The Journal of Personality and Social Psychology is a monthly peer-reviewed scientific journal published by the American Psychological Association that was established in 1965. It covers the fields of social and personality psychology. The editors-in-chief are Shinobu Kitayama (University of Michigan; Attitudes and Social Cognition Section), Colin Wayne Leach (Barnard College; Interpersonal Relations and Group Processes Section), and Richard E. Lucas (Michigan State University; Personality Processes and Individual Differences Section).
|Discipline||Personality psychology, social psychology|
|Edited by||Shinobu Kitayama, Colin Wayne Leach, Richard E. Lucas|
American Psychological Association (United States)
|ISO 4||J. Pers. Soc. Psychol.|
The journal has implemented the Transparency and Openness Promotion (TOP) Guidelines.  The TOP Guidelines provide structure to research planning and reporting and aim to make research more transparent, accessible, and reproducible. 
The journal's focus is on empirical research reports; however, specialized theoretical, methodological, and review papers are also published. For example, the journal's most highly cited paper, cited over 90,000 times, is a statistical methods paper discussing mediation and moderation.
Articles typically involve a lengthy introduction and literature review, followed by several related studies that explore different aspects of a theory or test multiple competing hypotheses. Some researchers see the multiple-experiments requirement as an excessive burden that delays the publication of valuable work, but this requirement also helps maintain the impression that research that is published in JPSP has been thoroughly vetted and is less likely to be the result of a type I error or an unexplored confound.
The journal is divided into three independently edited sections. Attitudes and Social Cognition addresses those domains of social behavior in which cognition plays a major role, including the interface of cognition with overt behavior, affect, and motivation. Interpersonal Relations and Group Processes focuses on psychological and structural features of interaction in dyads and groups. Personality Processes and Individual Differences publishes research on all aspects of personality psychology. It includes studies of individual differences and basic processes in behavior, emotions, coping, health, motivation, and other phenomena that reflect personality.
Abstracting and indexingEdit
The journal is abstracted and indexed in:
- Academic ASAP
- Academic OneFile
- Academic Search Premier
- Bibliography of Asian Studies
- Current Contents
- Current Index to Statistics
- Dietrich's Index Philosophicus
- Family Index
- Family Studies Abstracts
- Higher Education Abstracts
- International Bibliography of the Social Sciences
- MLA International Bibliography
- Peace Research Abstracts Journal
- Race Relations Abstracts
- Religion Index One
- Russian Academy of Sciences Bibliographies
- Social Sciences Citation Index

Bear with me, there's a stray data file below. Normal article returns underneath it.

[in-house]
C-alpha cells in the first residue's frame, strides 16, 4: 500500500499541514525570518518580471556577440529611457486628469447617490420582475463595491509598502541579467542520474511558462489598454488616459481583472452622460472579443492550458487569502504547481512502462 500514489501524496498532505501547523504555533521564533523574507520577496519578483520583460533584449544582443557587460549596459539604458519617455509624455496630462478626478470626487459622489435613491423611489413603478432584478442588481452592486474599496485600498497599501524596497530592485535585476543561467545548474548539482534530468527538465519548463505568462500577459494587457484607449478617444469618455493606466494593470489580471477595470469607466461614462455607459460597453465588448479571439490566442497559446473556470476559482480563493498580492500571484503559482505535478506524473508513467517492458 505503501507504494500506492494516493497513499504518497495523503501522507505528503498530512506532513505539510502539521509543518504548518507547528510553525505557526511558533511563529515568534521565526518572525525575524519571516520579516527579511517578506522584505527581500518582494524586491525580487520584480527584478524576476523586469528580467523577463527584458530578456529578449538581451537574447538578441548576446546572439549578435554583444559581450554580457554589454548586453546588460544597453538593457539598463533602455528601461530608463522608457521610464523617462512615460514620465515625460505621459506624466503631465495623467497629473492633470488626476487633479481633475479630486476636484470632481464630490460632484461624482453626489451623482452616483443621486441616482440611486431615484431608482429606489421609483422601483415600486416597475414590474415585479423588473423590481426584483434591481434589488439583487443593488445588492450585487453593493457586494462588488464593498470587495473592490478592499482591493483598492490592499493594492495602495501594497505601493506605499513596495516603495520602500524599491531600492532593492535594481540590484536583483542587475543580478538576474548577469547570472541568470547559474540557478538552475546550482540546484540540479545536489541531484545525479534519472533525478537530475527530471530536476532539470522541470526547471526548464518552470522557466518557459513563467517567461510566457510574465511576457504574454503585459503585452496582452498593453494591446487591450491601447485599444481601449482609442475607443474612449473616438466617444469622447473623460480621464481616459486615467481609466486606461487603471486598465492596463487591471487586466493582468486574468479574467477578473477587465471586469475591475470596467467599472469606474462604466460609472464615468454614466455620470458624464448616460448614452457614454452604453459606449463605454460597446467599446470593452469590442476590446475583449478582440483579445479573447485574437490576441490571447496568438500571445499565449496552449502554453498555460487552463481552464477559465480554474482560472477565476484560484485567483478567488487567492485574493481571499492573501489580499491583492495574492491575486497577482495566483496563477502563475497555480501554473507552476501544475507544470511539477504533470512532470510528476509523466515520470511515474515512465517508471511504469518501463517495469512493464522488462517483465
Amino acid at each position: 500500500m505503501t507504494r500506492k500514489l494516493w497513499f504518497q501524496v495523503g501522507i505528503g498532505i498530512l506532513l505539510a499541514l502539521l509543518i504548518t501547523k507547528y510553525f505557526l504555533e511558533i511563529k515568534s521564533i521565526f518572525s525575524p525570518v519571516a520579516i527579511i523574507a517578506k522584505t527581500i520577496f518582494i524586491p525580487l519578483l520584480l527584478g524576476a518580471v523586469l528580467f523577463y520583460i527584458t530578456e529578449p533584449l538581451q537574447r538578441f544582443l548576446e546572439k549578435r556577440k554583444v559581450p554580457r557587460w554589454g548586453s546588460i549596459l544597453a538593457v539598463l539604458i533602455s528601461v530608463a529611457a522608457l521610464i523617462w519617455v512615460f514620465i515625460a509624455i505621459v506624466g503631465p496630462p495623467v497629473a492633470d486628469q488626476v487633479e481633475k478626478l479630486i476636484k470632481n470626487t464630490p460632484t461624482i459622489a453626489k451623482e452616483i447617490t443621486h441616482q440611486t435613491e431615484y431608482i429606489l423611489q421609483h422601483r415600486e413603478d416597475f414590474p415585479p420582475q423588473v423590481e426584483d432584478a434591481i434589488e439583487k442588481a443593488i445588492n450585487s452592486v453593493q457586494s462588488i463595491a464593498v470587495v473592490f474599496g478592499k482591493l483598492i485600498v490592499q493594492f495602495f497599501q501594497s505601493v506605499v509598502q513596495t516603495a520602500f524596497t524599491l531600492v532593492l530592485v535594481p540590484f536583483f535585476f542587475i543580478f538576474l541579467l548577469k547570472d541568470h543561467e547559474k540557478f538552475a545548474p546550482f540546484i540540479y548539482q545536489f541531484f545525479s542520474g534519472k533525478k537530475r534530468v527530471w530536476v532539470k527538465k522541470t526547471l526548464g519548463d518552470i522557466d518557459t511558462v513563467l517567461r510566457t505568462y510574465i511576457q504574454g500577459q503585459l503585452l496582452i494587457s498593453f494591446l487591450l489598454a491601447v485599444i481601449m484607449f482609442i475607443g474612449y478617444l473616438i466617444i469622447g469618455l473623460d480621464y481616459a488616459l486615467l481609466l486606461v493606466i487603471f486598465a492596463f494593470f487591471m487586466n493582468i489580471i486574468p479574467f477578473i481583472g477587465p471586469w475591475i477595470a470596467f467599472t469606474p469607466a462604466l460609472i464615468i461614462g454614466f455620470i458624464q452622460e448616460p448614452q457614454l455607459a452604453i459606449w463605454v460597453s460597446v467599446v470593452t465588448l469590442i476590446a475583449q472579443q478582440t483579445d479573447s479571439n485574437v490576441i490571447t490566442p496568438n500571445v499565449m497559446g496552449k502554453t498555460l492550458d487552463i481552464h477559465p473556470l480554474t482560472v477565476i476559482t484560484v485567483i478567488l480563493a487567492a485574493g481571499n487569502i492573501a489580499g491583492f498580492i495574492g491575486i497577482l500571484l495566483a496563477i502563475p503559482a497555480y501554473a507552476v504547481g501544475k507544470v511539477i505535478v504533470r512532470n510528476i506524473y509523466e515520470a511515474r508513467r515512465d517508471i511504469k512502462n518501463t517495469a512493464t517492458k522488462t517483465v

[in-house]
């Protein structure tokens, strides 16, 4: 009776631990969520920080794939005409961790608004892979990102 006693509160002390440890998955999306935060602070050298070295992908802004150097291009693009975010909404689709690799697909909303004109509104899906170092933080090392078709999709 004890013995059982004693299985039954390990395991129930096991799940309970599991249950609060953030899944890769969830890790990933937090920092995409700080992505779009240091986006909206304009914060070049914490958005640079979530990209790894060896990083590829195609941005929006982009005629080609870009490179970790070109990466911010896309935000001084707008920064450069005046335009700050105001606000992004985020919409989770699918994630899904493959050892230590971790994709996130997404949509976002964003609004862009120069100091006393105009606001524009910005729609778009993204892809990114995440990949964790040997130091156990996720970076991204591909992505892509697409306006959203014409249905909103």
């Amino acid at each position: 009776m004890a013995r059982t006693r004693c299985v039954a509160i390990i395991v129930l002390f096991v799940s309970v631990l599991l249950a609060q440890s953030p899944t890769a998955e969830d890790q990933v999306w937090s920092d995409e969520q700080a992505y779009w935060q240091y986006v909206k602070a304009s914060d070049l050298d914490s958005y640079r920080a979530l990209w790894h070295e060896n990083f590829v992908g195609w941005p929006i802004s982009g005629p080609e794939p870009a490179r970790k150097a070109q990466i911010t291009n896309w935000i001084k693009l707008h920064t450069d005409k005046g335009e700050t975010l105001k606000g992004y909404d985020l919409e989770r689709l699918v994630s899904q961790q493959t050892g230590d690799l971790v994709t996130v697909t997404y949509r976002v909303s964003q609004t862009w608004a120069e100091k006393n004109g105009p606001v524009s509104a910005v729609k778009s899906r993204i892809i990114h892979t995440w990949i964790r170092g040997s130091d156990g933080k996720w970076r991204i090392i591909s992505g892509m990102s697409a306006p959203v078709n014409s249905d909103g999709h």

- Social Services Abstracts
- Social Work Abstracts
- Sociological Abstracts
According to the Journal Citation Reports, the journal has a 2020 impact factor of 7.673.
JPSP is one of the journals analyzed in the Open Science Collaboration's Reproducibility Project after JPSP's publication of questionable research for mental time travel (Bem, 2011). (See replication crisis and "Feeling the Future" controversy).
The journal refused to publish refuting replications performed by Ritchie's team, in relation to an earlier article they published in 2010 that suggested that psychic abilities may have been involved (backward causality).
In popular cultureEdit
Non-fiction author Malcolm Gladwell writes frequently about findings that are reported in the journal. Gladwell, upon being asked where he would like to be buried, replied "I'd like to be buried in the current-periodicals room, maybe next to the unbound volumes of the Journal of Personality and Social Psychology (my favorite journal)."
- ^ "Transparency and Openness Promotion". APA.org. American Psychological Association. Retrieved 2021-09-30.
- ^ "What are the TOP Guidelines and why are they important?". APA.org. American Psychological Association. Retrieved 2021-09-30.
- ^ Baron, Reuben M.; Kenny, David A. (1986). "The moderator–mediator variable distinction in social psychological research: Conceptual, strategic, and statistical considerations". Journal of Personality and Social Psychology. 51 (6): 1173–1182. doi:10.1037/0022-3522.214.171.1243. PMID 3806354. S2CID 1925599.
- ^ Wegner, D. M. (1992). "The Premature Demise of the Solo Experiment" (PDF). Personality and Social Psychology Bulletin. 18 (4): 504–508. doi:10.1177/0146167292184017. S2CID 16303184. Archived from the original (PDF) on 2007-03-06.
- ^ "Journal of Personality and Social Psychology". 2021 Journal Citation Reports. Web of Science (Social Sciences ed.). Clarivate Analytics. 2021.
- ^ Open Science Collaboration (28 August 2015). "Estimating the reproducibility of psychological science". Science. 349 (6251): aac4716. doi:10.1126/science.aac4716. hdl:10722/230596. PMID 26315443. S2CID 218065162.
- ^ "How replicable are statistically significant results in social psychology? A replication and extension of Motyl et al. (in press)". 5 May 2017.
- ^ "Controversial psychic ability claim doesn't hold up in new experiments". Live Science. 15 March 2012. Retrieved 25 January 2021 – via Fox News.
- ^ Doonan, S. (2008). Eccentric Glamour: Creating an Insanely More Fabulous You. Simon & Schuster: New York, NY.